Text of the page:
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Shooting with the Canon Rebel T3i (600D and Kiss X5) details the features, controls, and options in the Canon Rebel T3i camera. Author Ben Long provides an overview of a digital single lens reflex (SLR) camera and reviews the Canon Rebel T3i camera's components and basics of operation, including changing lenses, navigating the menus, shooting in Auto mode, and reviewing and managing photos on the camera’s LCD screen. The course also covers white balance options, advanced metering and autofocus controls, flash, and shooting HD video, and includes a chapter on sensor and camera maintenance.
Henri Cartier-Bresson spoke extensively about the decisive moment that one particular moment that happens that is the perfect decisive expression of the scene or event. Because he was a genius, he was often able to fire his camera that perfect decisive moment. For the rest of us there is Drive mode. In Drive mode, as you hold down the shutter button, the camera will continue to snap frames one after another. Drive mode is a great tool for shooting in fast moving environment, sports, street shooting, nature shots, but it can also be ideal for portraiture when a person's face is making lots of tiny subtle changes and you're not sure which is the ideal expression.
However, you can not use Drive mode indefinitely, that is, you can't just hold the button down and expect the camera to always keep shooting. When you take a picture, the camera has to move a lot of data around and do a lot of computation. You can take pictures faster than your camera can get them written to the media card, so your camera has a memory buffer that can hold a certain number of pictures. As you shoot, your images can be quickly thrown into that buffer, then the camera can start the process of copying images from the buffer to the memory card while you continue to snap away.
If the buffer fills, then your camera will cease to be able to take pictures and you'll have to wait for it to empty out before you can start shooting again. To change from Single Shot to Drive mode, I press this button right here and it's marked with these three rectangles that are stacked on top of each other, indicating that I get multiple frames very quickly. It's also got a self-timer, and a remote control underneath it, that's because this one button pops up this menu that gives me all of these different options. We'll look at these later. Right now, we're just concerned with continuous shooting. So I'm going to select that, and hit Set, and now as long as I hold the shutter button down, my camera will shoot as long as there's space in the buffer, and it's going to go quite a ways because, there we go.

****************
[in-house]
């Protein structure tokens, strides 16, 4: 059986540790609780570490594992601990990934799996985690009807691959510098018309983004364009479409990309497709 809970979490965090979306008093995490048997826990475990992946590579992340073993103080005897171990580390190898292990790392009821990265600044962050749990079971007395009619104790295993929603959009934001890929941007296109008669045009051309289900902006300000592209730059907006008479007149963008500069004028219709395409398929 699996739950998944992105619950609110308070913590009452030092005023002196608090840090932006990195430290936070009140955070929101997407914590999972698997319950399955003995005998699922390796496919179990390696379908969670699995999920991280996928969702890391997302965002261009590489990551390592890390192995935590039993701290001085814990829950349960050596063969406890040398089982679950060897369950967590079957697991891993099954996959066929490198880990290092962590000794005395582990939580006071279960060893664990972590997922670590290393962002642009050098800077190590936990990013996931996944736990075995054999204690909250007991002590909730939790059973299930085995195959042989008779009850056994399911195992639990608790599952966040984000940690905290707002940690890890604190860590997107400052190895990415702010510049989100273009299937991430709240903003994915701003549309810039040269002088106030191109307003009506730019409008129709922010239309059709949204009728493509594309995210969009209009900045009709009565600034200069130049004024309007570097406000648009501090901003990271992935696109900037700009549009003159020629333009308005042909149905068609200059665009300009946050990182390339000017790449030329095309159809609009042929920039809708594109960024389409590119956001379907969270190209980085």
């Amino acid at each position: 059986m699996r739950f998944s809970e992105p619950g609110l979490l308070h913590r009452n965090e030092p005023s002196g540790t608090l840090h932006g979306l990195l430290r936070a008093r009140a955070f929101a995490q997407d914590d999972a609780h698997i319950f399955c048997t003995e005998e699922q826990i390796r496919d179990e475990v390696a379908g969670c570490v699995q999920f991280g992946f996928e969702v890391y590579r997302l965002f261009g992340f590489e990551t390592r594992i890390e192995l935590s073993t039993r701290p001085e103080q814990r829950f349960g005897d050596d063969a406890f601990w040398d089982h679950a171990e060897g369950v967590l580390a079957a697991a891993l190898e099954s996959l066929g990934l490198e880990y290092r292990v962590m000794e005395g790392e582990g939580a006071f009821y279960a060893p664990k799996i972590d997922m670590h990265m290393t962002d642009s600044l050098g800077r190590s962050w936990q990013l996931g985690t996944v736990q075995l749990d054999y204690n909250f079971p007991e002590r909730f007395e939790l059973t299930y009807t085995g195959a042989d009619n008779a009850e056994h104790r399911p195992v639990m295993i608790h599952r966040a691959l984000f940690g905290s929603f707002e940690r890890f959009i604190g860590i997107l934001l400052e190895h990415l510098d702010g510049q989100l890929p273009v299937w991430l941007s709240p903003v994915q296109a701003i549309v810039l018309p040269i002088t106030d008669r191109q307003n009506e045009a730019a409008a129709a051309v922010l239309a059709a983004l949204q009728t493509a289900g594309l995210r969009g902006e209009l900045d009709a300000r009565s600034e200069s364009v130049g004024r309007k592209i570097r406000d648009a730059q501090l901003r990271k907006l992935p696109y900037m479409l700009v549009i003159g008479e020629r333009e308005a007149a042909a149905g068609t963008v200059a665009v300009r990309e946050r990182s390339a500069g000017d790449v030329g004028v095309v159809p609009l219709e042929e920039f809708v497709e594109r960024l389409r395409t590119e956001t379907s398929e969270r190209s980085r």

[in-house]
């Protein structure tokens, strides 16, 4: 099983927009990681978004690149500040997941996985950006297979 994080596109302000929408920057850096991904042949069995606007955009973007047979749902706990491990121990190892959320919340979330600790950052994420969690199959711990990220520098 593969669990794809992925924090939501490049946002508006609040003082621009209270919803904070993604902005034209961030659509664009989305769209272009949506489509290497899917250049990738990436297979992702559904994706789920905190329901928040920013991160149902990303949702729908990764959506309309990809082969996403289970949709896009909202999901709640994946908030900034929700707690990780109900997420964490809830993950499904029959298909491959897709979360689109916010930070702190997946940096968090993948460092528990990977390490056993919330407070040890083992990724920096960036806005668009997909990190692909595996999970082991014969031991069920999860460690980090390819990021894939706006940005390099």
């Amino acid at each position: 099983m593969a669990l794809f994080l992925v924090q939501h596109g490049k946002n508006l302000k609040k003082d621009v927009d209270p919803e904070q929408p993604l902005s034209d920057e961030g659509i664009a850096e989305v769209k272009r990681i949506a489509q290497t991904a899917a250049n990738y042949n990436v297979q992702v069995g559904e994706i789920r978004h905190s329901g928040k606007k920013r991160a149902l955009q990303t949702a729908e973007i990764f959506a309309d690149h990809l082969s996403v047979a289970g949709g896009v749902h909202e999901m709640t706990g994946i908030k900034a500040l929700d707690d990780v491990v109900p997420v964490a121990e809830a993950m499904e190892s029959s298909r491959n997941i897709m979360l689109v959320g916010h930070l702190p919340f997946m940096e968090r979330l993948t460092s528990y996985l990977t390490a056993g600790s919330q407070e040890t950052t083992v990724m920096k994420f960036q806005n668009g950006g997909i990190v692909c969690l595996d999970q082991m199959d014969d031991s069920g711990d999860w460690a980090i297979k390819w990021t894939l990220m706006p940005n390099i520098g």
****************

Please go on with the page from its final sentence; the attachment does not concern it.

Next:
You just heard it slow down. It was able to go quite a ways because I'm shooting JPEG images which don't take up a lot of space. Now, my remaining count here is flashing to indicate that the camera is writing data to the card which you can also see because of the red light. There, it just finished. So I'm going to let it go till the buffer fills up. Now, you hear it slowing down because I'm still holding the button down, but it's only shooting when enough space has emptied out of the buffer for it to be able to get a shot. If I wait a little bit, the buffer is going to clear some, and now I'm going to be able to shoot a few more at regular speed, and then it slows down again.
That buffer number inside is letting me know when the buffer is filling up and going down. So, if you're really wanting to shoot a lot, you need to keep an eye on that. It's very rare that you need to be shooting 20 frames in a row though. If you're a sport shooter, you may be doing that, if you're a wildlife shooter, you may be doing that. But instead of relying on Drive mode to blanket a scene with gobs of shots, it's better to practice zeroing in on the Decisive Moment and only firing off when you think things are really about to happen. Not only will that be easier on your camera because you won't be having to worry about these buffer issues.
It'll be easier on the post- production end because you won't be drowning in images when you get home. So don't just hold that button down and stop thinking. Really try to pay attention to your scene, predict when the decisive moment is coming up, and then you can start firing off your shots.
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